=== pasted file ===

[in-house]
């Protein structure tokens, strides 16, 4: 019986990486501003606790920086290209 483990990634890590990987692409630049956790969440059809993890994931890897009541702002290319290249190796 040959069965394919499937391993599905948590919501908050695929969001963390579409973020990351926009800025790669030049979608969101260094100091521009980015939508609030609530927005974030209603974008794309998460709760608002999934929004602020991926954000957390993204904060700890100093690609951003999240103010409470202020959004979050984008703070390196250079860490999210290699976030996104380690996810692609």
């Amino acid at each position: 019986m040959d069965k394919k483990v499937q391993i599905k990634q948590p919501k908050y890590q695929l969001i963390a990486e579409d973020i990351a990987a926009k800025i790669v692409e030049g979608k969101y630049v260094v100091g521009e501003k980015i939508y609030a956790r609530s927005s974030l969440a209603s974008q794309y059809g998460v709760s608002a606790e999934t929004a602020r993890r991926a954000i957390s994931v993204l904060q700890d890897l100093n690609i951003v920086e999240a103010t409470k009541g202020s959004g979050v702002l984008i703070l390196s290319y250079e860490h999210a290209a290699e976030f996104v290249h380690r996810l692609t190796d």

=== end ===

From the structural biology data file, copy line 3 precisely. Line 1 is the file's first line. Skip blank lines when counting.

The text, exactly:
């Amino acid at each position: 019986m040959d069965k394919k483990v499937q391993i599905k990634q948590p919501k908050y890590q695929l969001i963390a990486e579409d973020i990351a990987a926009k800025i790669v692409e030049g979608k969101y630049v260094v100091g521009e501003k980015i939508y609030a956790r609530s927005s974030l969440a209603s974008q794309y059809g998460v709760s608002a606790e999934t929004a602020r993890r991926a954000i957390s994931v993204l904060q700890d890897l100093n690609i951003v920086e999240a103010t409470k009541g202020s959004g979050v702002l984008i703070l390196s290319y250079e860490h999210a290209a290699e976030f996104v290249h380690r996810l692609t190796d």